Having a gun lock doesn’t prevent a gun owner from keeping it unlocked in situations where a lock would just slow down the essential defensive use of their firearm.
However, it CAN allow a gun owner to make sure nobody gets to shoot the firearm in situations where they simply don’t want it to be used.
And, gun locks have a legal component that manufacturers and dealers have to consider.
CHILD SAFETY LOCK ACT OF 2005
On April 24th, 2006, an amendment to the Gun Control Act became effective. The Child Safety Lock Act of 2005 states that it’s unlawful for “any licensed importer, manufacturer, or dealer to sell, deliver, or transfer any handgun to any person, other than another licensee, unless the transferee (buyer) is provided with a secure gun storage or safety device for that handgun.”
Simply meaning, if your business sells or transfers handguns, they have to come with a gun storage or safety device.
The intent of the law was to prevent unauthorized people—like children—from gaining access to, or being able to fire, handguns.
While this requirement technically only applies to handguns, some manufacturers voluntarily include similar locks with rifles and shotguns. State law or agencies (such as the California DOG, for instance) may occasionally provide more stringent requirements for locks or security devices from the manufacturer.
Of course, these requirements are binding upon licensed manufacturers. For private party sales, these requirements don’t apply across the board—although some states and jurisdictions have more stringent requirements than others. Always check to know the laws that pertain to you in your area.
The firearms industry (NSSF, in this case) offers safety education and free firearm safety kits, which include a cable-lock, and reading material that teaches safe handling and storage guidelines.
Since 1999, over 15,000 partner law enforcement agencies had distributed 40 million locks to gun owners in all 50 states.
So, with that in mind, what kind of gun locks or storage methods are there?
Trigger locks are easy enough to find, and they’re inexpensive. But there are some drawbacks.
Usually, they’re two pieces that cover each side of a trigger guard, connected by a rod that goes through the trigger guard.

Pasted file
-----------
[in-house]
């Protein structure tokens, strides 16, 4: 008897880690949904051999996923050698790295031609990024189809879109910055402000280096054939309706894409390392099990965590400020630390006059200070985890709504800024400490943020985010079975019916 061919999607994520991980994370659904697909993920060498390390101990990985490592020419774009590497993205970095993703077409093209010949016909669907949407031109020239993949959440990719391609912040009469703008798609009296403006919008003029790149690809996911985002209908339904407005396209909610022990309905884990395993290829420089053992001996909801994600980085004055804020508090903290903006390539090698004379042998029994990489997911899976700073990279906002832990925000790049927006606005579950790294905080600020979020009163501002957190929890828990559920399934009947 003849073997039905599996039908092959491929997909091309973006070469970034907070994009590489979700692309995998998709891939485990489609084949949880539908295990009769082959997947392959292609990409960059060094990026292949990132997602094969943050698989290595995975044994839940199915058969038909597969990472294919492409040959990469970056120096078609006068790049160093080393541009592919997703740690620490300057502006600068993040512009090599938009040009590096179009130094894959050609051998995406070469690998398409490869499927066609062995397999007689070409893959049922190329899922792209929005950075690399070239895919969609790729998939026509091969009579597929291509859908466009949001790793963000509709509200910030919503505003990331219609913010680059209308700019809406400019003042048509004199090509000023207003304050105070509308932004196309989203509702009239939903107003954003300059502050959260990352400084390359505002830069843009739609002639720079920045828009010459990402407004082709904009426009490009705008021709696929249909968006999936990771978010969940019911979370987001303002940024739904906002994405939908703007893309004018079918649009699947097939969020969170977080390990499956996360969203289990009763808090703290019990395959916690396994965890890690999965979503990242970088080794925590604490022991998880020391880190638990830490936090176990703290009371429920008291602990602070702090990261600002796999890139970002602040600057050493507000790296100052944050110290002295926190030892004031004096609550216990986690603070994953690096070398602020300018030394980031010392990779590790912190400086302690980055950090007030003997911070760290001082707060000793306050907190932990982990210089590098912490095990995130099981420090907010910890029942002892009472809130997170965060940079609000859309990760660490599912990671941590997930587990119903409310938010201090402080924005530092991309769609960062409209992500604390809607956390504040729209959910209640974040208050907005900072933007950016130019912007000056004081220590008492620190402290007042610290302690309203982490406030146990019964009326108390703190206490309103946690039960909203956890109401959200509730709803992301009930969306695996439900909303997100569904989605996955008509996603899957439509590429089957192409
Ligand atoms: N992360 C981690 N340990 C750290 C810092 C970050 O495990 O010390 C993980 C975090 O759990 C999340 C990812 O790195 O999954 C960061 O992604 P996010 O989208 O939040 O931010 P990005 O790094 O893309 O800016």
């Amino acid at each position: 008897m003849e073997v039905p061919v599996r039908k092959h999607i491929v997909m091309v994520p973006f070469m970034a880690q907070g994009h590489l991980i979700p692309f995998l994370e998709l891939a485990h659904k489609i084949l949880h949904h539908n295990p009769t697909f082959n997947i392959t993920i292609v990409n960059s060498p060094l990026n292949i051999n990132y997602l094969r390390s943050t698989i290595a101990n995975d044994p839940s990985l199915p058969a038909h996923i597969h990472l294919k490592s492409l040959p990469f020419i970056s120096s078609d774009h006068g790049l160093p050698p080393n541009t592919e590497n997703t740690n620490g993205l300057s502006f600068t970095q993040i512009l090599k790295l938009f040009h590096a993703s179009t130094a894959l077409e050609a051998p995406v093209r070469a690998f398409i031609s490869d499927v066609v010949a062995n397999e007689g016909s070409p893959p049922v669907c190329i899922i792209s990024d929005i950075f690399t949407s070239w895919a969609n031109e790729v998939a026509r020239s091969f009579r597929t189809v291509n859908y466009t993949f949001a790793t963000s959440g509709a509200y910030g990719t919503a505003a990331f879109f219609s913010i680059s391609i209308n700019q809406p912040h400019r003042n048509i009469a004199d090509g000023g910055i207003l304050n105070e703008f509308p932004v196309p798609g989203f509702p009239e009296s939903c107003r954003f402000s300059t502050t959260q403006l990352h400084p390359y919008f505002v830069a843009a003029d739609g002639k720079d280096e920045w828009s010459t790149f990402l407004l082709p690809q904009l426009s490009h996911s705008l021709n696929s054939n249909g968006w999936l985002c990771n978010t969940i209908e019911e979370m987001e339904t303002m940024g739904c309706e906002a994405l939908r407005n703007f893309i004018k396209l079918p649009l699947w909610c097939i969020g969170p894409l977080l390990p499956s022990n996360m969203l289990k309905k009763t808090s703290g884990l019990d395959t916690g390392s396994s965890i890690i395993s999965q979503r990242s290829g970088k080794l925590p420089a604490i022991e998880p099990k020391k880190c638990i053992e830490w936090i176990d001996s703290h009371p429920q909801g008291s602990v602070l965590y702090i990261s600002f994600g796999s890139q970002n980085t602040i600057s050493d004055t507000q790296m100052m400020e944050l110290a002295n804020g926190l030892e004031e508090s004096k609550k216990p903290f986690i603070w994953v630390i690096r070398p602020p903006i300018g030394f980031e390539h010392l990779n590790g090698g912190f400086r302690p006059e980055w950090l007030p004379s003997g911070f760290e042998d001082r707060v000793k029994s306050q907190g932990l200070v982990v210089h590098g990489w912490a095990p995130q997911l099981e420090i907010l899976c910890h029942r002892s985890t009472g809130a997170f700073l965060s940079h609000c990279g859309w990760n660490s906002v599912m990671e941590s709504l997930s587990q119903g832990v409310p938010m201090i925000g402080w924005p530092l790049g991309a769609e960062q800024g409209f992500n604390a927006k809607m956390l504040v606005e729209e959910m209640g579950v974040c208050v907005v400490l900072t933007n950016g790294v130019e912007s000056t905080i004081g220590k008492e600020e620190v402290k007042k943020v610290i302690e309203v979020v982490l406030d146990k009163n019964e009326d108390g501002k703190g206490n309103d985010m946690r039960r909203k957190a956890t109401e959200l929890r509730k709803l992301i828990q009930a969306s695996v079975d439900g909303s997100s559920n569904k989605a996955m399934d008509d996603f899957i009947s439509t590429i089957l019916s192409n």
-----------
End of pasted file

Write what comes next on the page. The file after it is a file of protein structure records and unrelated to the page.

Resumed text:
They can be unlocked by push button, combination, or even a key. Some models are battery operated, some have lighted keypads—and there are even models with anti-tamper alarms.
However, many believe that triggerlocksshouldn’t be used on loaded guns, yet a trigger lock does not prevent a firearm from being loaded, which…sort of defeats the purpose, doesn’t it?
You can get a trigger lock for $5 to $35.
A cable lock is pretty much what it says.
It’s a looped cable that meets at both ends in the lock. The cable is run through the firearm’s firing chamber to block the insertion of ammunition, and to keep the weapon from firing.
It’s simple, and very effective (unless someone has a bolt cutter—but even then, cutting the cable isn’t exactly a lightning-quick subversion of the lock). Most cable locks make use of a combination of a key to be unlocked. And they can be had for the wonderful price of FREE to around $20 or so.
Lockboxes are simply a small box—often the size of a small briefcase—with a heavy-duty lock. They can be expensive, but they’re versatile enough to hold many sizes of handgun. And, mobile enough to travel with.
Push buttons, combinations, digital keypads, or even a key can unlock a lockbox. The cost of a lockbox is usually in the neighborhood of $40 to $200.
Not a lock, but more of a lockdown.
Especially effective if you have more than one weapon. And, if it’s large enough, especially good at securing long weapons.
Of course, the weight and size of a gun safe will determine where you can place it. Then, there’s the expense. Not to mention the lack of mobility.
But, if you’ve made an investment in a variety of firearms and want to secure them, making an investment into a gun safe is a prudent, if not cheap, move.
Push buttons, keypads or a combination can unlock a gun safe.
A gun safe could cost $100 from Harbor Freight, or it could cost over $2,000 from a reputable American manufacturer. There is a wide range of quality and materials. And, as with most things in this space, you usually get what you pay for. If your goal is just to keep a child’s hands and eyes away from a firearm, a fairly simple solution may be fine. If you want true theft prevention and a fire safety rating, look at the higher end of the spectrum.
No matter how you choose to control access to your firearms, there are a variety of ways to make it happen. From the free locks available, to an expensive gun safe, there is sure to a manner of controlling access to your firearm while controlling its ability to be fired, within your budget and choice of security.